Prisoners in Tennessee were placed in the last group eligible for vaccines after an advisory panel said prioritizing them would be a PR ‘nightmare’

pfizer vaccine
vials of the Pfizer-BioNTech Covid-19 vaccine are prepared to be administered to front-line health care workers under an emergency use authorization at a drive up vaccination site from Renown Health in Reno, Nevada on December 17, 2020.

Prisoners in the state of Tennessee were placed last on the list of eligibility for the COVID-19 vaccine after an advisory council feared a “public relations nightmare” should they be given priority access, the Associated Press reported.

According to the report, published Saturday, the Pandemic Vaccine Planning Stakeholder group, the council tasked with forming recommendations for the state’s vaccine rollout, noted that incarcerated people would “be a vector of general population transmission” if left “untreated.” 

The advisory council first met in September 2020 and consists of 40 public health agencies, healthcare coalitions, public officials, emergency management, and other organizations, according to the Associated Press report.

Some corrections staff have been vaccinated, according to the report, but the exact number in the state of Tennessee is not publicly available. No prisoners have yet been vaccinated, according to the report. 

The Tennessee Department of Health did not immediately return Insider’s request for comment Saturday.

The Tennessee vaccination plan includes incarcerated people in Phase 3 of its vaccination plan, behind healthcare workers, first responders, teachers, people with high-risk conditions, and corrections facility staff. Inmates who currently qualify to receive the vaccine due to their age have not yet been vaccinated, according to the AP report Saturday.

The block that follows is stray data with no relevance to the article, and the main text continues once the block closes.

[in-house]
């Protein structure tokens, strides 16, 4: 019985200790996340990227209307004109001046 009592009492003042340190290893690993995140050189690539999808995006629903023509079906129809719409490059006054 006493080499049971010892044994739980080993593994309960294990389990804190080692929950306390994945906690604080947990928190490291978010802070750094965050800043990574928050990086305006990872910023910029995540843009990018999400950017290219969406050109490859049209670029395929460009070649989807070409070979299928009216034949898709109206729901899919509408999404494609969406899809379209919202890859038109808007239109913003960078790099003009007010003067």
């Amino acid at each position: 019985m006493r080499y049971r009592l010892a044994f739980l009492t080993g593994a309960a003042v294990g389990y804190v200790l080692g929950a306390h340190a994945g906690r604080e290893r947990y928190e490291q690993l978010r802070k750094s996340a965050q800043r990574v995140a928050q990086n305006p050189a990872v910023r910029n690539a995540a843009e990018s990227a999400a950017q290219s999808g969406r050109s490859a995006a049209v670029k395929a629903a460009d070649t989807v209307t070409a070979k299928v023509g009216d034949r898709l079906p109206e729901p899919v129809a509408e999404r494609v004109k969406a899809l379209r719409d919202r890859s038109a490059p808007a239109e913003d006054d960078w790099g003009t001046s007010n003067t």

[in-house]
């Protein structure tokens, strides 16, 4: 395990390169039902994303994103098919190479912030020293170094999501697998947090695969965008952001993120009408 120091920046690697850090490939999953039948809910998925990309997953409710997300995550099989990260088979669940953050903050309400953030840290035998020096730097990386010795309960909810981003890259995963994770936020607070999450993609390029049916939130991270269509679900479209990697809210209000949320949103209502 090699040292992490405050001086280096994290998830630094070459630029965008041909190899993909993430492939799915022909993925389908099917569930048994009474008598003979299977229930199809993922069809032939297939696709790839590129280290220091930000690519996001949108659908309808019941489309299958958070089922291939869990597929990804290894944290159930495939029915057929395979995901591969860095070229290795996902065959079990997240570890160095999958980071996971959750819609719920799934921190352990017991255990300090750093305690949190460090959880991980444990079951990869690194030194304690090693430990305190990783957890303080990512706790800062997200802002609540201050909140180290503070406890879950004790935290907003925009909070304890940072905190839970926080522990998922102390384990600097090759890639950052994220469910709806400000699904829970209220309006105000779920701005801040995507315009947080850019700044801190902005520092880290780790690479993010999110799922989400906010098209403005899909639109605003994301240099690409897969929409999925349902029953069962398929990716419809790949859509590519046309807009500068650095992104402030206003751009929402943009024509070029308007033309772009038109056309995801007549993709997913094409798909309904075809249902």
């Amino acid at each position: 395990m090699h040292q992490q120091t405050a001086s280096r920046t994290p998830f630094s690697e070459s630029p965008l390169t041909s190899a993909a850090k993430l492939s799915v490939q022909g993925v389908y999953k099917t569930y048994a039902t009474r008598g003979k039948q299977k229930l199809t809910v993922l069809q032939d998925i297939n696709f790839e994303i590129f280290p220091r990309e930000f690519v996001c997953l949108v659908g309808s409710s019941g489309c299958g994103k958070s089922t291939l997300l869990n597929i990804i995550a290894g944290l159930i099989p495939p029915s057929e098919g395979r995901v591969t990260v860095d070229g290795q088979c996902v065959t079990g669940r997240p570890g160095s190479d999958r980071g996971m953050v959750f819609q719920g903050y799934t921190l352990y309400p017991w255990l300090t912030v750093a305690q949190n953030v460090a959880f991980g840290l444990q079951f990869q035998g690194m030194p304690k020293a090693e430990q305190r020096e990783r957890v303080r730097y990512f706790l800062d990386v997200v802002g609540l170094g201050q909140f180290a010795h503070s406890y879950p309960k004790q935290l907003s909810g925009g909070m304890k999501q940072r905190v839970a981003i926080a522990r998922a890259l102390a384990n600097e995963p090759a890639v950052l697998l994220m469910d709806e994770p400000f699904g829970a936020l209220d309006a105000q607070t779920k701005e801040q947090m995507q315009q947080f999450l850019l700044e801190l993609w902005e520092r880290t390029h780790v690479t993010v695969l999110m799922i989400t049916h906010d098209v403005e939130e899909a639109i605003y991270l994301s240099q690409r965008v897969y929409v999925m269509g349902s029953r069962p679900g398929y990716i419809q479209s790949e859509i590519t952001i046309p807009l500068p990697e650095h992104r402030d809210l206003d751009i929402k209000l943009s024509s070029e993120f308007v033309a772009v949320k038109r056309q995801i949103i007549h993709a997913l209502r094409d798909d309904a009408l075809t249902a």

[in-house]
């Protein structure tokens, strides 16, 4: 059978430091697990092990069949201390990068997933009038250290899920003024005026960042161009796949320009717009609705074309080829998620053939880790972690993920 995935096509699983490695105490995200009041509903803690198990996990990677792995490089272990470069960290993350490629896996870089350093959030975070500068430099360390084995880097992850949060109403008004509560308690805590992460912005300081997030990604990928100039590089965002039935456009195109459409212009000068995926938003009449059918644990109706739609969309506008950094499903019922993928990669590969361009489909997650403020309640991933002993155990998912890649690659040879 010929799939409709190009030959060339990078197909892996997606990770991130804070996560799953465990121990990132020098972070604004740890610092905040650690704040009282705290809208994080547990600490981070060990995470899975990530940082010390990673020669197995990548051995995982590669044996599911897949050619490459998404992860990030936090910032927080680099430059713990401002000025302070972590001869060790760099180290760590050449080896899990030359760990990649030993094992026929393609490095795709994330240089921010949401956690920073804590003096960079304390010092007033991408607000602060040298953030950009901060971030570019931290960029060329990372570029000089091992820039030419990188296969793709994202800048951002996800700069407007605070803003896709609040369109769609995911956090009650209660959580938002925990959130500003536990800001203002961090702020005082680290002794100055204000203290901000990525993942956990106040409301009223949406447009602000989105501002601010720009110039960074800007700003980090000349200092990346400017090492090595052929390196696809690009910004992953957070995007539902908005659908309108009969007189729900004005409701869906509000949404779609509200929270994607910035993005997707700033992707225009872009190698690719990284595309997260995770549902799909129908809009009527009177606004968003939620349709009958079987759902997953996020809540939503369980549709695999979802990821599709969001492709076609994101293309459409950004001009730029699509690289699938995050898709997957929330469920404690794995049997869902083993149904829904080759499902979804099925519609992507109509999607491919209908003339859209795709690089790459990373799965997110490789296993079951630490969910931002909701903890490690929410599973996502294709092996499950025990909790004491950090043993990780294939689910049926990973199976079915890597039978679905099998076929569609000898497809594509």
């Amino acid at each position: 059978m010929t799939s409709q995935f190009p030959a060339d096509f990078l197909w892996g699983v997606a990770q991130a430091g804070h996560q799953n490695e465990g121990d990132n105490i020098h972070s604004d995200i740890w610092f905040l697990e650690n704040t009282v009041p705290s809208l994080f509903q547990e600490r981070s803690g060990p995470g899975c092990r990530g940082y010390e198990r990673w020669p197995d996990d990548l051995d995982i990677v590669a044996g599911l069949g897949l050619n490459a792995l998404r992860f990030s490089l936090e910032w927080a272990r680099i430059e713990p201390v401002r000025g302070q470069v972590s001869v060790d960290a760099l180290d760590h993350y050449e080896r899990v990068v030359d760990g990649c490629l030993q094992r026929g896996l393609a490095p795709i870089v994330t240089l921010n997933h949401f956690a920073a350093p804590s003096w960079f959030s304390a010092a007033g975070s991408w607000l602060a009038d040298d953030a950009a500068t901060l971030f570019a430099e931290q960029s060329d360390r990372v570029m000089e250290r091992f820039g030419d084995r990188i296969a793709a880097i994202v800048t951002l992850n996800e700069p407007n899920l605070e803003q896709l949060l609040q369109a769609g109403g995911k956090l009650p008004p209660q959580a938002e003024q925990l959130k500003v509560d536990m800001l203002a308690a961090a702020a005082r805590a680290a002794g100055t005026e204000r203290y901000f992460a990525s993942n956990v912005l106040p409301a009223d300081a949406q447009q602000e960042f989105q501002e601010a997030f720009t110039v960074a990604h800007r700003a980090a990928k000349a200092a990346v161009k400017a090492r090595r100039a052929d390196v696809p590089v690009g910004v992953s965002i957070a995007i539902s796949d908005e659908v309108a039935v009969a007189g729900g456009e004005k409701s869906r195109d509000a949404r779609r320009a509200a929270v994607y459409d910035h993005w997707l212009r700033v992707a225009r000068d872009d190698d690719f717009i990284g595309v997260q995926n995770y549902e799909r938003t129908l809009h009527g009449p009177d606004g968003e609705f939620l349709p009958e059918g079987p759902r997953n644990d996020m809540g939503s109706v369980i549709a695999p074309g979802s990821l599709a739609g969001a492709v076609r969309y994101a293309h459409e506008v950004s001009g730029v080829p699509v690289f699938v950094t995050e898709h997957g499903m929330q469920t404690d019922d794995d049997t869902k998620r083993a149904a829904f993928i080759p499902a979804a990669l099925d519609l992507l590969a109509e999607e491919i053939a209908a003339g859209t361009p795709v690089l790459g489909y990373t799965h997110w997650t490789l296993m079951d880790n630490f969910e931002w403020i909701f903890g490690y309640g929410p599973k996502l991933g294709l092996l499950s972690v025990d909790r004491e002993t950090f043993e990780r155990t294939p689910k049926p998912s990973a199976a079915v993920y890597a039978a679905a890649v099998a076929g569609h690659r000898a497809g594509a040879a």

Documents obtained by the Associated Press showed that the advisory council concluded there would be “lots of media inquiries” had it opted to prioritize immunizations for incarcerated people, even though it contended that inmates were “part of the community,” according to the report.

Throughout the pandemic, incarcerated people in the US have been at a heightened risk of contracting the novel coronavirus, while advocates have complained about conditions at jails and prisons that have put inmates at the heightened risk.

In July 2020, the Journal of the American Medical Association found that prisoners were infected by COVID-19 at a rate over five times higher than the general population. In December, a report from The Marshall Project and the AP found that 1 in 5 prisoners in the US had contracted COVID-19, compared to about 1 in 20 people in the general population. More than 1,700 inmates have died of the virus, also as of December. 

In Tennessee, one in three prisoners has tested positive for COVID-19, according to data from the AP and from the Marshall Project.